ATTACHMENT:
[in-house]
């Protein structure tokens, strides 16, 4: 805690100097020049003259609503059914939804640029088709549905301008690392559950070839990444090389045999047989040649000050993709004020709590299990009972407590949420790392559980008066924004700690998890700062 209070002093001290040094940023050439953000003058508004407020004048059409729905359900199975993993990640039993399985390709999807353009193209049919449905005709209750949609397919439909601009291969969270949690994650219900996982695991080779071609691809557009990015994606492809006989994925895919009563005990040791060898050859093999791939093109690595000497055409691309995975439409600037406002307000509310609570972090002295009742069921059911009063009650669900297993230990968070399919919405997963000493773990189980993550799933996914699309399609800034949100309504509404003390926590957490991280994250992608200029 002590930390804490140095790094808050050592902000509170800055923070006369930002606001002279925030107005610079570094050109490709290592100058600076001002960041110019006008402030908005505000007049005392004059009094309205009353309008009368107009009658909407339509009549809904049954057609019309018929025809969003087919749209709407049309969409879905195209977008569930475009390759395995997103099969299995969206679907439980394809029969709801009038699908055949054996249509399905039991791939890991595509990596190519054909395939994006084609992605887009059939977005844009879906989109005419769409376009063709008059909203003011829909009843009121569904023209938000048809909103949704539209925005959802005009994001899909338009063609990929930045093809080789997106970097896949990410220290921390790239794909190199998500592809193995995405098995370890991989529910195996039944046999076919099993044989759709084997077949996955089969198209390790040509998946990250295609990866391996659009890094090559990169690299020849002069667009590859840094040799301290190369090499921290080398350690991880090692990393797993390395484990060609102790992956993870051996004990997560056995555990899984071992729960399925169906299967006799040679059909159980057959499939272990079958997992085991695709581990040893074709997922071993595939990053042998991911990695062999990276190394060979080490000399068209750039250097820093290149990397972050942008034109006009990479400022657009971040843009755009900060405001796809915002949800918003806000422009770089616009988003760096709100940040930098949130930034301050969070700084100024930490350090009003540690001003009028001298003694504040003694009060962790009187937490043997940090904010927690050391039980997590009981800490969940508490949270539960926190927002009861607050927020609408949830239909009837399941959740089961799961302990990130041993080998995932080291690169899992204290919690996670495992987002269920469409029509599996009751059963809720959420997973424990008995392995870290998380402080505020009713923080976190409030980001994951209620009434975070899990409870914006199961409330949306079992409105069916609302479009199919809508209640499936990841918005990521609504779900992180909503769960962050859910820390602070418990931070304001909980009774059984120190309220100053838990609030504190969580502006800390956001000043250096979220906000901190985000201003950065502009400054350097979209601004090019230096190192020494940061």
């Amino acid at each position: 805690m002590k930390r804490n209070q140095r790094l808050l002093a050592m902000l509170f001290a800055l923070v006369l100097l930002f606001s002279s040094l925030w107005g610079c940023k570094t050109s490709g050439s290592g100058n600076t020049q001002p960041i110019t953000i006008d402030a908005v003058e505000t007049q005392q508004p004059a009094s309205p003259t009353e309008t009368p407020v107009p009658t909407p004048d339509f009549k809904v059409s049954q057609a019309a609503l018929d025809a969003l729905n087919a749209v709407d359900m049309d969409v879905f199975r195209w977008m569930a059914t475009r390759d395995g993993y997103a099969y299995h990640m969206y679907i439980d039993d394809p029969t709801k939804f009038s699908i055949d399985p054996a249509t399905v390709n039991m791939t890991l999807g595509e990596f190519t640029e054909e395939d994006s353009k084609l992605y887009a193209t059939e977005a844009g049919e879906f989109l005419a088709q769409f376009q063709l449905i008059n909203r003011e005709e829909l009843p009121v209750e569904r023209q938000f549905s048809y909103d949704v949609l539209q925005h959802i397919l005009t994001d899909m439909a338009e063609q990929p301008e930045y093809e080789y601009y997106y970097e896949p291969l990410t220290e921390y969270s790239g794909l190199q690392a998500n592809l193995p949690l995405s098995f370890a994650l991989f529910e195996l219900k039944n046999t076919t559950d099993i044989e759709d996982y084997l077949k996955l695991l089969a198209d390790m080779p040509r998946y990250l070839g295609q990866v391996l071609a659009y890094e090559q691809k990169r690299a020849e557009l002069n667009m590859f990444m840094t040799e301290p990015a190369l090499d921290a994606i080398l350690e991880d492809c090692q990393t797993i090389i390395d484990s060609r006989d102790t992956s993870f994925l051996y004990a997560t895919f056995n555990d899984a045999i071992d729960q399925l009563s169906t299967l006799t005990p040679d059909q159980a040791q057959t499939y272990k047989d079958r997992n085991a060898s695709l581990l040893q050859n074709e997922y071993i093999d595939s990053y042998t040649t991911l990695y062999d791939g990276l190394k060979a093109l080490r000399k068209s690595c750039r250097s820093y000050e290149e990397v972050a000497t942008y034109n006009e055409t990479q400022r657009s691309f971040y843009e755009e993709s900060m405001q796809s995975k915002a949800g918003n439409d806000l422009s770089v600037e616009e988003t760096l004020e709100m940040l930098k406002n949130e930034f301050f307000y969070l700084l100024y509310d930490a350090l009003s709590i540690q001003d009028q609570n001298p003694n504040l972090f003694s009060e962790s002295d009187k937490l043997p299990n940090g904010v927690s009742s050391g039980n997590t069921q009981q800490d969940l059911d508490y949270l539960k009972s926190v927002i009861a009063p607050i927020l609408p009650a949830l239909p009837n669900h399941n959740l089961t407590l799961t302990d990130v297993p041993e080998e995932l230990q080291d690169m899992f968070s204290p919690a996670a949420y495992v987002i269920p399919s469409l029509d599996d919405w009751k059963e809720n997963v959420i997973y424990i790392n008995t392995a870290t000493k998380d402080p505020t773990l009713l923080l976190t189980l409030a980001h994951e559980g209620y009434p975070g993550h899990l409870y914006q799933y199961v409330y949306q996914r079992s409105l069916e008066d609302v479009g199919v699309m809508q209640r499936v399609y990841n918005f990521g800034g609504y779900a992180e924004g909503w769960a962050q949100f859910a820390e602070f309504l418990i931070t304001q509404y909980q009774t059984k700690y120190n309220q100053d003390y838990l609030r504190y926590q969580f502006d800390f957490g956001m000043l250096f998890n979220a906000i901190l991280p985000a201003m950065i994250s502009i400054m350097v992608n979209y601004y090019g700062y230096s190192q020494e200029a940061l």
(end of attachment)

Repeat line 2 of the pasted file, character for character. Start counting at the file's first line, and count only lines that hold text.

């Protein structure tokens, strides 16, 4: 805690100097020049003259609503059914939804640029088709549905301008690392559950070839990444090389045999047989040649000050993709004020709590299990009972407590949420790392559980008066924004700690998890700062 209070002093001290040094940023050439953000003058508004407020004048059409729905359900199975993993990640039993399985390709999807353009193209049919449905005709209750949609397919439909601009291969969270949690994650219900996982695991080779071609691809557009990015994606492809006989994925895919009563005990040791060898050859093999791939093109690595000497055409691309995975439409600037406002307000509310609570972090002295009742069921059911009063009650669900297993230990968070399919919405997963000493773990189980993550799933996914699309399609800034949100309504509404003390926590957490991280994250992608200029 002590930390804490140095790094808050050592902000509170800055923070006369930002606001002279925030107005610079570094050109490709290592100058600076001002960041110019006008402030908005505000007049005392004059009094309205009353309008009368107009009658909407339509009549809904049954057609019309018929025809969003087919749209709407049309969409879905195209977008569930475009390759395995997103099969299995969206679907439980394809029969709801009038699908055949054996249509399905039991791939890991595509990596190519054909395939994006084609992605887009059939977005844009879906989109005419769409376009063709008059909203003011829909009843009121569904023209938000048809909103949704539209925005959802005009994001899909338009063609990929930045093809080789997106970097896949990410220290921390790239794909190199998500592809193995995405098995370890991989529910195996039944046999076919099993044989759709084997077949996955089969198209390790040509998946990250295609990866391996659009890094090559990169690299020849002069667009590859840094040799301290190369090499921290080398350690991880090692990393797993390395484990060609102790992956993870051996004990997560056995555990899984071992729960399925169906299967006799040679059909159980057959499939272990079958997992085991695709581990040893074709997922071993595939990053042998991911990695062999990276190394060979080490000399068209750039250097820093290149990397972050942008034109006009990479400022657009971040843009755009900060405001796809915002949800918003806000422009770089616009988003760096709100940040930098949130930034301050969070700084100024930490350090009003540690001003009028001298003694504040003694009060962790009187937490043997940090904010927690050391039980997590009981800490969940508490949270539960926190927002009861607050927020609408949830239909009837399941959740089961799961302990990130041993080998995932080291690169899992204290919690996670495992987002269920469409029509599996009751059963809720959420997973424990008995392995870290998380402080505020009713923080976190409030980001994951209620009434975070899990409870914006199961409330949306079992409105069916609302479009199919809508209640499936990841918005990521609504779900992180909503769960962050859910820390602070418990931070304001909980009774059984120190309220100053838990609030504190969580502006800390956001000043250096979220906000901190985000201003950065502009400054350097979209601004090019230096190192020494940061």